- With infants and young children, parents are presumed to have the best interests of the children in mind and the power to authorize—or withhold authorization from—clinician-recommended interventions.
- With children of primary school age (e.g., aged 5 or 6 to 11 or 12 years of age), parents and clinicians should encourage age-appropriate levels of participation in decision making, despite their lack of decision making capacity. Comprehensible information should be provided to children in this age range; their fears or concerns should be elicited, explored, and addressed; and their assent to or dissent from the recommended intervention should be sought. Although parents (or appropriate surrogates) retain the authority to consent to or refuse recommended treatment, a child in this age range should be accorded the opportunity to register her assent to the recommended therapy and, in the event that she objects to the recommendation, her dissent should be carefully considered by clinicians and parents. It is interesting to note, in this regard, that in 1976, an American Academy of Pediatrics Task Force on Pediatric Research, Informed Consent, and Medical Ethics recommended that “a reasonable safeguard for all physicians in all elective cases would be to get the written consent to surgery or treatment from any minor 13 years of age or older in addition to that of parent.” Moreover, several Canadian provinces have enacted legislation that entitles children to make their own health care decisions and public policy in Great Britain is moving in this direction.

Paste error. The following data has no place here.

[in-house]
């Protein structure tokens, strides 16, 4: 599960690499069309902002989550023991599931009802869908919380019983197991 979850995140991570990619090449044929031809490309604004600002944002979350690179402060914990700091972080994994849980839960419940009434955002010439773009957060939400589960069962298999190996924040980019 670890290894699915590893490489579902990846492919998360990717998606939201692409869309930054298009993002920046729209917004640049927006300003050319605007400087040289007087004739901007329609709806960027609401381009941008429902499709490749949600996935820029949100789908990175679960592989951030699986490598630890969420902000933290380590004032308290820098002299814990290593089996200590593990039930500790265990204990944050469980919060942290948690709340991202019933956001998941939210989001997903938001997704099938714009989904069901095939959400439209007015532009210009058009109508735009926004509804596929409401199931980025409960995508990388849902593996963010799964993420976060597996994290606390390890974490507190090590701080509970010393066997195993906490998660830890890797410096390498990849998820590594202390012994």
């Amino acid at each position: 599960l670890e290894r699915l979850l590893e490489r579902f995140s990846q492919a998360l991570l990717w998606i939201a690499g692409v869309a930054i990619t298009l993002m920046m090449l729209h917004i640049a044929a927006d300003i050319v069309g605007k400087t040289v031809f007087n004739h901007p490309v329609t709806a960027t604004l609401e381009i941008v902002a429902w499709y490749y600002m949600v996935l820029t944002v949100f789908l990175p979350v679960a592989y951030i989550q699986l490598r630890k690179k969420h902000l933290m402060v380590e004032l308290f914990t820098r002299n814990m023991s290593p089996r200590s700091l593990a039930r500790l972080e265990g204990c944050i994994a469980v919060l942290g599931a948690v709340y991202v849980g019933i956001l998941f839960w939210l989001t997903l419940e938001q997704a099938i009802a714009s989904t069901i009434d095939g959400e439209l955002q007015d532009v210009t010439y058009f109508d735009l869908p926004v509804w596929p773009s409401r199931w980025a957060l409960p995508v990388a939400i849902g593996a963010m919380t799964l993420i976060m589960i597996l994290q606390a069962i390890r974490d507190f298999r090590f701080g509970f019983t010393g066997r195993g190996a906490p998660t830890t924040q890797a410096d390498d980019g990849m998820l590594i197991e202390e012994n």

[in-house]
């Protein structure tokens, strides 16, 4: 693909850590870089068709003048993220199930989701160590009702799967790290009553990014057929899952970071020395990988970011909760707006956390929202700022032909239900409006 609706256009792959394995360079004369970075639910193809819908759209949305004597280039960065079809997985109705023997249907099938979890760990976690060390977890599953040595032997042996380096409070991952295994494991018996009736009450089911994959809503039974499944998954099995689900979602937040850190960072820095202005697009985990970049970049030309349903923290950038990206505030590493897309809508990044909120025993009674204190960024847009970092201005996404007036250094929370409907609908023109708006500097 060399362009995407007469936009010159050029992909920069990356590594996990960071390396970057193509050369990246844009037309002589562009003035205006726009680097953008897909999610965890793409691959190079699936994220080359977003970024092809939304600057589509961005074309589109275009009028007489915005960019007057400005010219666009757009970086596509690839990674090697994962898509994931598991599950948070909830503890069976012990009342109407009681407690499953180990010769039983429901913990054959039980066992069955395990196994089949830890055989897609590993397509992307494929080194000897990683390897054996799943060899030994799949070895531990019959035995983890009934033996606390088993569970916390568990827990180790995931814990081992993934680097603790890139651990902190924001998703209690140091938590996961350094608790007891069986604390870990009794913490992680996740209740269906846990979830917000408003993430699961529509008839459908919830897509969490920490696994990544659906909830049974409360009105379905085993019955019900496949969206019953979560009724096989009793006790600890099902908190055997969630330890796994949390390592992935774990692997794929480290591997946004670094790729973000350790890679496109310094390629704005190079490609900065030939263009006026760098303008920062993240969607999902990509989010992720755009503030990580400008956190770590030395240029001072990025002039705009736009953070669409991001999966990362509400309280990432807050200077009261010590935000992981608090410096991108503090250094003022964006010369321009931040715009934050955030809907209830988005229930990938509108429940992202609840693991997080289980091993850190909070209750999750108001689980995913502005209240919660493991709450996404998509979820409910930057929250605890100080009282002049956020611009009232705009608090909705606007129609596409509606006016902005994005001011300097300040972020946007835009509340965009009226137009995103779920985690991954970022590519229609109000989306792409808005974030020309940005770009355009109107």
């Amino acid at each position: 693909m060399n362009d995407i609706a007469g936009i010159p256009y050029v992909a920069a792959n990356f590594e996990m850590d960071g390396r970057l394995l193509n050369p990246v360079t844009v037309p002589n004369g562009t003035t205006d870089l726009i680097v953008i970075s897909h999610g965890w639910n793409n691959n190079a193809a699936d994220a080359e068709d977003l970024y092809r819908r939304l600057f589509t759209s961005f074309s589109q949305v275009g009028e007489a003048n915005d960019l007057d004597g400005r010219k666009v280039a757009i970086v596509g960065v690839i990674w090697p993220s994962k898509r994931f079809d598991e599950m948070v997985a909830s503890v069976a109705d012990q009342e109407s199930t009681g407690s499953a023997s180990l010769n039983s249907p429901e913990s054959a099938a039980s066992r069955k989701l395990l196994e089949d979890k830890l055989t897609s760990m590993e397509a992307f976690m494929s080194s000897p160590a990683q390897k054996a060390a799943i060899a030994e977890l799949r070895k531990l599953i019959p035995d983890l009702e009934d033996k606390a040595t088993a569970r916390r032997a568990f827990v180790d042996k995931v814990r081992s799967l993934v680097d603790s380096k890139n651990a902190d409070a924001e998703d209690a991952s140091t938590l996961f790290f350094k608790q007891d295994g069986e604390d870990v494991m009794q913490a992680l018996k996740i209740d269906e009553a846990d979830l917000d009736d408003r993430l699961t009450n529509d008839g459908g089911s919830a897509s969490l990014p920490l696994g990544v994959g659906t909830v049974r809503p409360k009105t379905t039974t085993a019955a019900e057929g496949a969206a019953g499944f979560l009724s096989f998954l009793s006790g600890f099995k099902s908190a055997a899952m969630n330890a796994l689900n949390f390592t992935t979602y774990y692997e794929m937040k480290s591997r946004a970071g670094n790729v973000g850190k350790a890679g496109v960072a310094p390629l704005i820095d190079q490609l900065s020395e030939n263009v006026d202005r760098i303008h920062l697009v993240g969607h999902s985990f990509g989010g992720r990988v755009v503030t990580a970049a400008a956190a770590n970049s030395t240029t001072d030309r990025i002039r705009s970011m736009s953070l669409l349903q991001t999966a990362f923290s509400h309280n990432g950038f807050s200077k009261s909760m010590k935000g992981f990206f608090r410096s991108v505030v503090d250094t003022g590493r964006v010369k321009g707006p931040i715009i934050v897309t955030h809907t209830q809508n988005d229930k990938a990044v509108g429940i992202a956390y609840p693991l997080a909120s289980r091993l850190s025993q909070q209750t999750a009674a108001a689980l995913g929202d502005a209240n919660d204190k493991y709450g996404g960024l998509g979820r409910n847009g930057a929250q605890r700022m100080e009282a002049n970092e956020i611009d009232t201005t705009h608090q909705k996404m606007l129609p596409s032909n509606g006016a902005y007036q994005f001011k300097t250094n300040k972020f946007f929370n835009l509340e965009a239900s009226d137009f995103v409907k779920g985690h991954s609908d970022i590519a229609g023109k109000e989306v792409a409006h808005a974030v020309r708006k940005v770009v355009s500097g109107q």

- With adolescents, clinicians should engage in a more systematic process of determining a given adolescent’s capacity for decision making, assessing his or her ability to understand and communicate information critical to the decision at hand; to think and make choices independently; to understand and evaluate the potential benefits, risks, and harms; and to identify and communicate the values at play in the decision at hand. As with children of primary school age, adolescents should have the opportunity to express their values and their preferences for treatment. As they gain in age and as their demonstrated capacity for decision making capacity grows, their assent to or dissent from treatment recommendations achieves greater and greater weight as well. There is some controversy over when this usually occurs—that is, when adolescents cross the threshold to respect for their preferences. Some have suggested that this threshold is reached, in general, around age 14 or 15.
Three categories of adolescent minors merit special consideration in this context. Mature minors are below the age of majority but they have, as just described, a demonstrated capacity for making the health care decisions at hand; in some jurisdictions, minors who show evidence of this capacity may be designated, more or less formally, as mature minors and accorded the highest degree of participation in health care decision making. Emancipated minors are, in general, adolescents whose life circumstances at least suggest that their capacity for decision making warrants greater respect. Such “life circumstances” include being married, living independently of parents, having financial responsibility for oneself, having children, or serving in the armed forces. Finally, statutory minors are designated as such by law (i.e., the laws of the different states), which specifies the health care services to which they can consent without parental involvement; such services usually include those involving the diagnosis and treatment of venereal or other contagious diseases, birth control or pregnancy, substance abuse, or outpatient mental health treatment.